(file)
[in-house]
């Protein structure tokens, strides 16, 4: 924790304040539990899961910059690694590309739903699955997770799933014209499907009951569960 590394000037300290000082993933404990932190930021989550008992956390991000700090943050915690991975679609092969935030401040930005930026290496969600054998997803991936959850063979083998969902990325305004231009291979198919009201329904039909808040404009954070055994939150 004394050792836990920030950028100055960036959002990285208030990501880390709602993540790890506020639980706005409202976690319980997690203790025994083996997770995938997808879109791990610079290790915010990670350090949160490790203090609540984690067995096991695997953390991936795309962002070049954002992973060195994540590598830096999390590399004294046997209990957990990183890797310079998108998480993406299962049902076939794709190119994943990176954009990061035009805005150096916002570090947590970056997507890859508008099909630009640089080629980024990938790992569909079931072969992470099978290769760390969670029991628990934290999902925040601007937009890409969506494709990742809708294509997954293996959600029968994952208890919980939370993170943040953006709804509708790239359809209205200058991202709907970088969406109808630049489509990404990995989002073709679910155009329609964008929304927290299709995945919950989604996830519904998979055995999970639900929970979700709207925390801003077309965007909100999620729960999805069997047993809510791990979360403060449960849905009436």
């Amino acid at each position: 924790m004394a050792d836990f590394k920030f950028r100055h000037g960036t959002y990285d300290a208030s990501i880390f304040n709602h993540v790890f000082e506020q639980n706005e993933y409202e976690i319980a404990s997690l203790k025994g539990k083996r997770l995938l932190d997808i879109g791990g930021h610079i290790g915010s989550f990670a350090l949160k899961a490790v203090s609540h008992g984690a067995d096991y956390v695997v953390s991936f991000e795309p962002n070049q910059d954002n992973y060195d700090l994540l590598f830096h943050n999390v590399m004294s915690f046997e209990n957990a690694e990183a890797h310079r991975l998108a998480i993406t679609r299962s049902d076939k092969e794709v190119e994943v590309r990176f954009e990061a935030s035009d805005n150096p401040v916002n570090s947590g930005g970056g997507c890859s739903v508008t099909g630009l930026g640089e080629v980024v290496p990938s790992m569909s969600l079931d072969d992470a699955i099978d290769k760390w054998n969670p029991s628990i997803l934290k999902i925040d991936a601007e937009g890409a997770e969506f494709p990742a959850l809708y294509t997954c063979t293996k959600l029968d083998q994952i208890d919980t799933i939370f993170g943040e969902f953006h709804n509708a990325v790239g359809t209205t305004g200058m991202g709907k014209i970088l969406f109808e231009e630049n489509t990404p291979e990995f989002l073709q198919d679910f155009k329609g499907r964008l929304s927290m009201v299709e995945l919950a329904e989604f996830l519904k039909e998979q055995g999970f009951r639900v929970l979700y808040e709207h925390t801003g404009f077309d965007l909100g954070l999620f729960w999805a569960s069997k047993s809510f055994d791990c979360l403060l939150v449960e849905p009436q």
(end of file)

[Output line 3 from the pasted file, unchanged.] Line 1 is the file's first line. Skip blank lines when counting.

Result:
């Amino acid at each position: 924790m004394a050792d836990f590394k920030f950028r100055h000037g960036t959002y990285d300290a208030s990501i880390f304040n709602h993540v790890f000082e506020q639980n706005e993933y409202e976690i319980a404990s997690l203790k025994g539990k083996r997770l995938l932190d997808i879109g791990g930021h610079i290790g915010s989550f990670a350090l949160k899961a490790v203090s609540h008992g984690a067995d096991y956390v695997v953390s991936f991000e795309p962002n070049q910059d954002n992973y060195d700090l994540l590598f830096h943050n999390v590399m004294s915690f046997e209990n957990a690694e990183a890797h310079r991975l998108a998480i993406t679609r299962s049902d076939k092969e794709v190119e994943v590309r990176f954009e990061a935030s035009d805005n150096p401040v916002n570090s947590g930005g970056g997507c890859s739903v508008t099909g630009l930026g640089e080629v980024v290496p990938s790992m569909s969600l079931d072969d992470a699955i099978d290769k760390w054998n969670p029991s628990i997803l934290k999902i925040d991936a601007e937009g890409a997770e969506f494709p990742a959850l809708y294509t997954c063979t293996k959600l029968d083998q994952i208890d919980t799933i939370f993170g943040e969902f953006h709804n509708a990325v790239g359809t209205t305004g200058m991202g709907k014209i970088l969406f109808e231009e630049n489509t990404p291979e990995f989002l073709q198919d679910f155009k329609g499907r964008l929304s927290m009201v299709e995945l919950a329904e989604f996830l519904k039909e998979q055995g999970f009951r639900v929970l979700y808040e709207h925390t801003g404009f077309d965007l909100g954070l999620f729960w999805a569960s069997k047993s809510f055994d791990c979360l403060l939150v449960e849905p009436q």